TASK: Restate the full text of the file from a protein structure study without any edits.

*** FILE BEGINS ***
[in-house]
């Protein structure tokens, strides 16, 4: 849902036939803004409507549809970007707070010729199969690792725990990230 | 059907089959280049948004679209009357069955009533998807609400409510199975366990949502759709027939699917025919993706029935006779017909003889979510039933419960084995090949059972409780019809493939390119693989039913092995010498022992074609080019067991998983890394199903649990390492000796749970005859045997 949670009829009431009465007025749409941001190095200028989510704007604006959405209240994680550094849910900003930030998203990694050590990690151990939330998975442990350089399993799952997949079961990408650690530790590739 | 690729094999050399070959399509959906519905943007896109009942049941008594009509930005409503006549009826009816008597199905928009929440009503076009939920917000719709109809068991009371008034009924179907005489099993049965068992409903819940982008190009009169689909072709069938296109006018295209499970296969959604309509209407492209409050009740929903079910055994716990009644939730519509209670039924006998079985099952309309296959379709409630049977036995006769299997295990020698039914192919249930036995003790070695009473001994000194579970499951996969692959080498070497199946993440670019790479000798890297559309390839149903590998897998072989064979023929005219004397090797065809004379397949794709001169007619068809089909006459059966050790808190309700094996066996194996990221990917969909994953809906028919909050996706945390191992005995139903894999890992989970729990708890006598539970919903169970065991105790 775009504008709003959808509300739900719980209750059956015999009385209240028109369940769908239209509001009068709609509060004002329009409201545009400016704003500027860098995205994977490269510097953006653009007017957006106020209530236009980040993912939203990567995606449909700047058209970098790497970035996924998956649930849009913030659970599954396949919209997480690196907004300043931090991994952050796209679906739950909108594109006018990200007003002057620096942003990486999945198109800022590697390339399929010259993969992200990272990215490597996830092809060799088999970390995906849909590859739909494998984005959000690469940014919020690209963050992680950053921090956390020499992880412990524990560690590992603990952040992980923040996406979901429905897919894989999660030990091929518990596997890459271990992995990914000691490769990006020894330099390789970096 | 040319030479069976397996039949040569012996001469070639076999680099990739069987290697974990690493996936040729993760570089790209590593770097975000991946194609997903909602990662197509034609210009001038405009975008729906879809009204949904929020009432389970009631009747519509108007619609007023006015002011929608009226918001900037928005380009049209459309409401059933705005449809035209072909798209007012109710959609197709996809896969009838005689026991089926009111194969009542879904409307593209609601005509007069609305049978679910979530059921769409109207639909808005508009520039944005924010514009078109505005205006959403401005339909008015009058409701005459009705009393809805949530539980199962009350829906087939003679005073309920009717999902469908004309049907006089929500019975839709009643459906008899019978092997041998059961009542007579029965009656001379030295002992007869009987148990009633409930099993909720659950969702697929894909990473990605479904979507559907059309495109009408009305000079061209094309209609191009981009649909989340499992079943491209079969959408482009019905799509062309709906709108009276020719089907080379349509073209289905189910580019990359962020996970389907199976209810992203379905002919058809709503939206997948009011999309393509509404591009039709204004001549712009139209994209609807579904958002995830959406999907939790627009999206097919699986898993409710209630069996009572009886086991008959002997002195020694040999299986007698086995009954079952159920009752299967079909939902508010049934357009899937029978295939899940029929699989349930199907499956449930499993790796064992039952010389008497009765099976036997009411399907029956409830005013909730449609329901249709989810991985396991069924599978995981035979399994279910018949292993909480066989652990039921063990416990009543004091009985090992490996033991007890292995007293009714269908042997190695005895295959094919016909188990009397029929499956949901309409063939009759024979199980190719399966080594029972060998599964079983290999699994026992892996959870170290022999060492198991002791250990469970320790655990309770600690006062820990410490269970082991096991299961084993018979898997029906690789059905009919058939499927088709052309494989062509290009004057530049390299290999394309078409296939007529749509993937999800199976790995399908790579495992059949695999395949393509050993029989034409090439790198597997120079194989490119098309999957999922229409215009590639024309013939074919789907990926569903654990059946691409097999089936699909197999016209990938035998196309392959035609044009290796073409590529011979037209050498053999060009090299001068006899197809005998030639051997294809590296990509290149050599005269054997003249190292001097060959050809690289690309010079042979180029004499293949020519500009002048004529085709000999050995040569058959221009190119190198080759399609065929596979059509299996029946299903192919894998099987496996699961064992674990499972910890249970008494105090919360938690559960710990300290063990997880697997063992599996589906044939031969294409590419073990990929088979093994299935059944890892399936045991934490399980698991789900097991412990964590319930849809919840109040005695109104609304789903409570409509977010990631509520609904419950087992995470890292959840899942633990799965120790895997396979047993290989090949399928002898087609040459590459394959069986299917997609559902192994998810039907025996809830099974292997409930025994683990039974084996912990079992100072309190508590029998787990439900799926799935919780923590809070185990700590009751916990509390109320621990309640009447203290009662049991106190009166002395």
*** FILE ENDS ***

[in-house]
């Protein structure tokens, strides 16, 4: 849902036939803004409507549809970007707070010729199969690792725990990230 | 059907089959280049948004679209009357069955009533998807609400409510199975366990949502759709027939699917025919993706029935006779017909003889979510039933419960084995090949059972409780019809493939390119693989039913092995010498022992074609080019067991998983890394199903649990390492000796749970005859045997 949670009829009431009465007025749409941001190095200028989510704007604006959405209240994680550094849910900003930030998203990694050590990690151990939330998975442990350089399993799952997949079961990408650690530790590739 | 690729094999050399070959399509959906519905943007896109009942049941008594009509930005409503006549009826009816008597199905928009929440009503076009939920917000719709109809068991009371008034009924179907005489099993049965068992409903819940982008190009009169689909072709069938296109006018295209499970296969959604309509209407492209409050009740929903079910055994716990009644939730519509209670039924006998079985099952309309296959379709409630049977036995006769299997295990020698039914192919249930036995003790070695009473001994000194579970499951996969692959080498070497199946993440670019790479000798890297559309390839149903590998897998072989064979023929005219004397090797065809004379397949794709001169007619068809089909006459059966050790808190309700094996066996194996990221990917969909994953809906028919909050996706945390191992005995139903894999890992989970729990708890006598539970919903169970065991105790 775009504008709003959808509300739900719980209750059956015999009385209240028109369940769908239209509001009068709609509060004002329009409201545009400016704003500027860098995205994977490269510097953006653009007017957006106020209530236009980040993912939203990567995606449909700047058209970098790497970035996924998956649930849009913030659970599954396949919209997480690196907004300043931090991994952050796209679906739950909108594109006018990200007003002057620096942003990486999945198109800022590697390339399929010259993969992200990272990215490597996830092809060799088999970390995906849909590859739909494998984005959000690469940014919020690209963050992680950053921090956390020499992880412990524990560690590992603990952040992980923040996406979901429905897919894989999660030990091929518990596997890459271990992995990914000691490769990006020894330099390789970096 | 040319030479069976397996039949040569012996001469070639076999680099990739069987290697974990690493996936040729993760570089790209590593770097975000991946194609997903909602990662197509034609210009001038405009975008729906879809009204949904929020009432389970009631009747519509108007619609007023006015002011929608009226918001900037928005380009049209459309409401059933705005449809035209072909798209007012109710959609197709996809896969009838005689026991089926009111194969009542879904409307593209609601005509007069609305049978679910979530059921769409109207639909808005508009520039944005924010514009078109505005205006959403401005339909008015009058409701005459009705009393809805949530539980199962009350829906087939003679005073309920009717999902469908004309049907006089929500019975839709009643459906008899019978092997041998059961009542007579029965009656001379030295002992007869009987148990009633409930099993909720659950969702697929894909990473990605479904979507559907059309495109009408009305000079061209094309209609191009981009649909989340499992079943491209079969959408482009019905799509062309709906709108009276020719089907080379349509073209289905189910580019990359962020996970389907199976209810992203379905002919058809709503939206997948009011999309393509509404591009039709204004001549712009139209994209609807579904958002995830959406999907939790627009999206097919699986898993409710209630069996009572009886086991008959002997002195020694040999299986007698086995009954079952159920009752299967079909939902508010049934357009899937029978295939899940029929699989349930199907499956449930499993790796064992039952010389008497009765099976036997009411399907029956409830005013909730449609329901249709989810991985396991069924599978995981035979399994279910018949292993909480066989652990039921063990416990009543004091009985090992490996033991007890292995007293009714269908042997190695005895295959094919016909188990009397029929499956949901309409063939009759024979199980190719399966080594029972060998599964079983290999699994026992892996959870170290022999060492198991002791250990469970320790655990309770600690006062820990410490269970082991096991299961084993018979898997029906690789059905009919058939499927088709052309494989062509290009004057530049390299290999394309078409296939007529749509993937999800199976790995399908790579495992059949695999395949393509050993029989034409090439790198597997120079194989490119098309999957999922229409215009590639024309013939074919789907990926569903654990059946691409097999089936699909197999016209990938035998196309392959035609044009290796073409590529011979037209050498053999060009090299001068006899197809005998030639051997294809590296990509290149050599005269054997003249190292001097060959050809690289690309010079042979180029004499293949020519500009002048004529085709000999050995040569058959221009190119190198080759399609065929596979059509299996029946299903192919894998099987496996699961064992674990499972910890249970008494105090919360938690559960710990300290063990997880697997063992599996589906044939031969294409590419073990990929088979093994299935059944890892399936045991934490399980698991789900097991412990964590319930849809919840109040005695109104609304789903409570409509977010990631509520609904419950087992995470890292959840899942633990799965120790895997396979047993290989090949399928002898087609040459590459394959069986299917997609559902192994998810039907025996809830099974292997409930025994683990039974084996912990079992100072309190508590029998787990439900799926799935919780923590809070185990700590009751916990509390109320621990309640009447203290009662049991106190009166002395």